Future of Space Telescopes


Set to be launched in 2013 by the European Space Agency (ESA), Gaia will make the largest and most precise 3D map of our Galaxy by studying 1% of approximately 100 billion stars over a five year period.

It will detect planetary orbits, movements, position, distance, brightness, temperature, gravity, and composition for each star that it targets. Gaia will use radial velocity and astrometry methods to detect exoplanets.

Gaia's Three Instruments

1. The Astrometric Instrument (ASTRO)

ASTRO will be used solely for star angular position measurements. It will provide a star's position, motion, and distance.

2. Photometric Instrument

The photometric instrument will be used to detect star spectra from near-ultraviolet to near-infrared wavelengths.

3. The Radial Velocity Spectrometer (RVS)

The spectrometer will provide radial velocity and high resolution spectral data.

James Webb Space Telescope (JWST)

The James Webb Space Telescope is an international project between NASA, The European Space Agency and the Canadian Space Agency. It is scheduled to be launched later this decade. It is an infrared telescope that will study every phase in the history of our Universe, ranging from the first luminous glows after the Big Bang, to the formation of solar systems capable of supporting life on planets like Earth, to the evolution of our own Solar System.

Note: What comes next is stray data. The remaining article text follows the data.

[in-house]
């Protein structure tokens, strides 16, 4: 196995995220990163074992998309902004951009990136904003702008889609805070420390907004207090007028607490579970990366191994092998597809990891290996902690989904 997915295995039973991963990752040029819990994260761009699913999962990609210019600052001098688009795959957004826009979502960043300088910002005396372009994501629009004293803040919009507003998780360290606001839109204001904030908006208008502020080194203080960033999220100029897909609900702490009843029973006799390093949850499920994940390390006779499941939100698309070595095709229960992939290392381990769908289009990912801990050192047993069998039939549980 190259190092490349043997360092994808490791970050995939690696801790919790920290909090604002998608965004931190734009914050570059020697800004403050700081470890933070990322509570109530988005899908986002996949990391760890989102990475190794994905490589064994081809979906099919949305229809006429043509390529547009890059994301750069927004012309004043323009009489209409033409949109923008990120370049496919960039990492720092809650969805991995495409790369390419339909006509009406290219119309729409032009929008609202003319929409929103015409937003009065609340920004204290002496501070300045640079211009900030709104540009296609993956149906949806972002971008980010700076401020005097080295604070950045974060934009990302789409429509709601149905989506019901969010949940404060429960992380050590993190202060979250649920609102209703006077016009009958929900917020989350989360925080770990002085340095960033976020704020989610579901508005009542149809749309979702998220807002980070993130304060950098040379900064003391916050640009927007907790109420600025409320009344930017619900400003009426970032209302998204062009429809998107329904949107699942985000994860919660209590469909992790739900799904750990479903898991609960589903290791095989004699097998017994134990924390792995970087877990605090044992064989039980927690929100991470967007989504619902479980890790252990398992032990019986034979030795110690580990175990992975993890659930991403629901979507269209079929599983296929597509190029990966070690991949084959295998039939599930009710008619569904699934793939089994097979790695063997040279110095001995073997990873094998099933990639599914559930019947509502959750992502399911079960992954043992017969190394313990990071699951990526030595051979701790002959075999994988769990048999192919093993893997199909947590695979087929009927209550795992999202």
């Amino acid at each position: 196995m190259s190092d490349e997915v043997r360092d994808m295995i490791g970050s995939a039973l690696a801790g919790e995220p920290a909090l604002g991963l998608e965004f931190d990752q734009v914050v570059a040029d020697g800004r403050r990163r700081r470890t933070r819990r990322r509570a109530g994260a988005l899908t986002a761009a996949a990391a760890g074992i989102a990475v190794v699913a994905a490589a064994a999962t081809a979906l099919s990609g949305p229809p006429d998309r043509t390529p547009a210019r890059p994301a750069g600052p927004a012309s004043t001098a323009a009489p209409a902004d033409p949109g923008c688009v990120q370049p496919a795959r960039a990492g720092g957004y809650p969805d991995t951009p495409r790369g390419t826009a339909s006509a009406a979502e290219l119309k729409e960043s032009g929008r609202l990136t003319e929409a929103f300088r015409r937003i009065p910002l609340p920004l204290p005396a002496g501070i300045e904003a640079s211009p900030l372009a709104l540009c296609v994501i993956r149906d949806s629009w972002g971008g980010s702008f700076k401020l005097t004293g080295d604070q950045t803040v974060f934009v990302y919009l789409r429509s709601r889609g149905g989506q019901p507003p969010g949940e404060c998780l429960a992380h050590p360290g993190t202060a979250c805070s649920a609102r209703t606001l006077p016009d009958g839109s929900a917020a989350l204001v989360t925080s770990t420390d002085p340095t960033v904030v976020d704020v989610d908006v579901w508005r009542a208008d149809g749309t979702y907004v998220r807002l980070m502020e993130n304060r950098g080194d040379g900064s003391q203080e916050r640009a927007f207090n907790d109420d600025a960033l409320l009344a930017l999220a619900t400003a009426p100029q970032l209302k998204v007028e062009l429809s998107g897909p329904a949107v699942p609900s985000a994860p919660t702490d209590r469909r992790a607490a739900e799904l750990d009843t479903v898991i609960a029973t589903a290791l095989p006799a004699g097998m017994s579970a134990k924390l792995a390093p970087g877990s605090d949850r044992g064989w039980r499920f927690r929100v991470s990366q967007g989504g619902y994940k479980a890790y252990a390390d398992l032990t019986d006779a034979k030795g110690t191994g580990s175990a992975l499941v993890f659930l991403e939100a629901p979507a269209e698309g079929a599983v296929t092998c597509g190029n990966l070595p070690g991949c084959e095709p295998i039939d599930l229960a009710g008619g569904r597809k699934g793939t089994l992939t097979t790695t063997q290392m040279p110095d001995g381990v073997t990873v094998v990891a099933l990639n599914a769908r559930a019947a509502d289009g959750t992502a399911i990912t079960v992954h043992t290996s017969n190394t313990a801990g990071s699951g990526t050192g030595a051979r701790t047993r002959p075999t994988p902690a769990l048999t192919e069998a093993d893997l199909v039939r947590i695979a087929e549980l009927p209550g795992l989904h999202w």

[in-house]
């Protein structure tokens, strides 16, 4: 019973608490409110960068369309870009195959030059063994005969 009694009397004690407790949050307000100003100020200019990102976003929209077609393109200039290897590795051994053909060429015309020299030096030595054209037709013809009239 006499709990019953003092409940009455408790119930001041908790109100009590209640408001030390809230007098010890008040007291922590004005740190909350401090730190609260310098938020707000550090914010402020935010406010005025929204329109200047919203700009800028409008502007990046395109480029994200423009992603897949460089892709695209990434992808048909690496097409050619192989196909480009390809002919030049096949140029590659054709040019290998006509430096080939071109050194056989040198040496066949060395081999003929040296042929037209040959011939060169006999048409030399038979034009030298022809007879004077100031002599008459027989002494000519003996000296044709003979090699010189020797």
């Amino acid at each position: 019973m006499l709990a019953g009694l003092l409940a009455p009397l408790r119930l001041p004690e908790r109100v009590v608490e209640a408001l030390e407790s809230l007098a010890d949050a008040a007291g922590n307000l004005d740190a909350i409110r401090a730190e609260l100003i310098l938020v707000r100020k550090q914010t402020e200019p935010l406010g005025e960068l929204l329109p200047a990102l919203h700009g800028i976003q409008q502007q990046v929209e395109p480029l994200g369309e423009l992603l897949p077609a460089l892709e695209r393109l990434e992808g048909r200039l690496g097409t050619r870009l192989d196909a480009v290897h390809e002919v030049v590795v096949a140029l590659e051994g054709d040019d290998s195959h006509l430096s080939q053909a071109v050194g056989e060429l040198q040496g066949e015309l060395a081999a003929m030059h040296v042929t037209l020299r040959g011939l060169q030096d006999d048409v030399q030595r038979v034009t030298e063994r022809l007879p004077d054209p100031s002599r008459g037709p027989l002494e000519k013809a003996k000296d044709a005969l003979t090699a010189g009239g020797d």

JWST's Four Instruments

1. —NIRCam (Near Infrared Camera)

NIRCam is the JWST's primary imager. It will detect light from the earliest stars and galaxies that are in the process of formation. The camera is equipped with coronagraphs, which are devices that block light from a nearby star so that the camera can take images of faint objects around those stars. 

2. —NIRSpec (Near Infrared Spectrograph)

NIRSpec is an infrared spectrograh that allows the JWST to determine physical properties from the objects emitting infrared light, such as temperature, mass, and chemical composition.

3. — MIRI (Mid Infrared Instrument)

MIRI is a mid-infrared camera and spectrograph. It will allow the JWST to see the light of distant galaxies, newly forming stars, and faintly visible comets. Like Hubble, MIRI will give Webb a wide-field coverage.

4. —FGS-NIRISS (Fine Guidance Sensor/Near Infrared Imager and Slitless Spectrograph)

FGS-NIRISS will point the JWST at targets for precise imaging. NIRISS will be used to investigate first light detection, exoplanet detection and characterization, and exoplanet transit spectroscopy.